The Defective Premises Act protects the owners and occupiers of dwellings against shoddy workmanship. A recent case will help ensure that those at fault do not escape liability
The proposed amendments to the Construction Act have been in the news over the past few months. However, it is another piece of legislation, now nearly 40 years old, that was recently given a boost by the Court of Appeal.
The Defective Premises Act 1972 was passed to give owners and occupiers of dwellings protection against bad workmanship or design. The Court of Appeal in Bole vs Huntsbuild has now upheld the claims of a couple whose house was affected by heave caused by shallow foundations (Tony Bingham reported the original High Court decision in 17 April 2009). The court’s comments, and its endorsement of the original judgment, will increase the use that can be made of the act.
Any person or company that has an interest in a dwelling can take advantage of the rights given by the act. The interest need not be that of ownership – a tenancy will suffice, and “dwelling” covers houses and flats.
The act imposes a duty on anyone “taking on work” in connection with the provision of the dwelling to ensure that they perform in a “workmanlike” manner, use proper materials, and that the dwelling is fit for habitation when they have finished. The act covers architects, engineers and other professionals, as well as builders and developers. In those cases the obligation is to work in a professional, rather than workmanlike, manner. The works can be extensions and conversions, as well as new build.
An important point is that the claimant must show that the defective work has led to the dwelling being unfit for habitation. The legislation was intended to target serious defects, not minor ones. But the fact that someone is living in a house does not make it inhabitable for the purposes of the act. Nor does it matter that the defect is not yet causing damage. As was said in one case, a house with a faulty roof is still defective, even if it does not rain for several months.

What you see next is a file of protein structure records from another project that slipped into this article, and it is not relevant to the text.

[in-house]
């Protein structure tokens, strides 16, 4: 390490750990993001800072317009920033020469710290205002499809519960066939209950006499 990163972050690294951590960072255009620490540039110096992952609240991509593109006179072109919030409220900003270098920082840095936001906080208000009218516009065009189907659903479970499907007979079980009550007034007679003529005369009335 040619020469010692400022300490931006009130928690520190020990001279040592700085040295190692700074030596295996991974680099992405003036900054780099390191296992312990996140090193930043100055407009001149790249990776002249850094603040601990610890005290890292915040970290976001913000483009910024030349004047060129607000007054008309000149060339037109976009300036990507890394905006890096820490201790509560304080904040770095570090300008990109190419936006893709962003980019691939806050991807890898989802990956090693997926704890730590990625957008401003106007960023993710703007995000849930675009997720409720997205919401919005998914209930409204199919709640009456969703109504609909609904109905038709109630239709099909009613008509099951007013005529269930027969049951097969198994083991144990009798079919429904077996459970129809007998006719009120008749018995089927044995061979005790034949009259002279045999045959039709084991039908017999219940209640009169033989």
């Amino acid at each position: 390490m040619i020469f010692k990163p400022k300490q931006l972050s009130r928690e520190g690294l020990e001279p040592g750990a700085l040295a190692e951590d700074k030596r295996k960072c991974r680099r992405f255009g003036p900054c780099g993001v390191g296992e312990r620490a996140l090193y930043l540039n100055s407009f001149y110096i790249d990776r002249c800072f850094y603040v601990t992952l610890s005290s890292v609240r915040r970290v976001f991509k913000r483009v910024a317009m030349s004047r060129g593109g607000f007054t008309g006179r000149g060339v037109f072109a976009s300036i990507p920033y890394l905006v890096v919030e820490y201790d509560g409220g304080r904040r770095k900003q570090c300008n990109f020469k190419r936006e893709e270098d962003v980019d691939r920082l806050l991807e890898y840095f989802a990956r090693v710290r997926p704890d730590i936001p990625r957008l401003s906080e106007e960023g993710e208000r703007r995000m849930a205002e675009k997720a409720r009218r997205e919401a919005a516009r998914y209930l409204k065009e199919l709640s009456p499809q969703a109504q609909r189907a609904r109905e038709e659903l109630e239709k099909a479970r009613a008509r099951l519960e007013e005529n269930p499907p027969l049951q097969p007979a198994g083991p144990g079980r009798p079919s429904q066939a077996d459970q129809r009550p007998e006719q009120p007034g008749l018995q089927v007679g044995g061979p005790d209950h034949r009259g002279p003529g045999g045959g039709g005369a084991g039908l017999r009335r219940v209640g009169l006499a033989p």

The fact that someone is living in a house does not make it inhabitable for the purposes of the act. Nor does it matter that the defect is not yet causing damage. A house with a faulty roof is still defective, even if it does not rain for months
In Bole, the purchasers discovered cracks in their internal and external walls. These were later found to have been caused by heave resulting from the removal of conifer trees and a willow at the site clearance stage. The problem could have been avoided had the foundations been dug to a greater depth. The trial judge held that it was the engineer, and not the contractor, who was at fault here: it could not expect the contractor to examine excavated soil to discover how far down the foundations should be taken.
In the Court of Appeal the engineer tried to argue that the defects did not make the house uninhabitable. The court disagreed. It held that the judge was entitled to take into account the fact that the owners would have to vacate the premises for some months while underpinning was carried out, and new piled foundations installed.
The engineer also tried to argue that the judge should have dealt individually with each crack and warp to decide whether, in each case, it affected habitability. The court disagreed again. The cracks all stemmed from one fundamental defect – namely, the inadequate foundations. The judge was therefore perfectly correct to treat them all as one matter. This also meant that the engineer could not escape liability for the cost of such things as re-hanging damaged wardrobe doors and door frames. Again, all these costs could be traced back to the original negligence.
Owners will not always have a contract or collateral warranty with the original builder, and are even less likely to have a direct route to claim against professional advisers. Of course, many owners will have the benefit of NHBC or similar cover. However, as with any insurance policy, one cannot always be certain that it will respond to the loss suffered. In any case, the NHBC Buildmark policy does not extend to such matters as any loss in the value of the house, loss of income or business opportunity or damages for distress and inconvenience.
In general, the act is a useful weapon in the armoury of all those who are left with a defective dwelling owing to someone else’s failure. The Court of Appeal’s decision will help to ensure that those at fault do not escape liability. The judgment is therefore to be welcomed.
Ian Yule is a partner in Shakespeare Putsman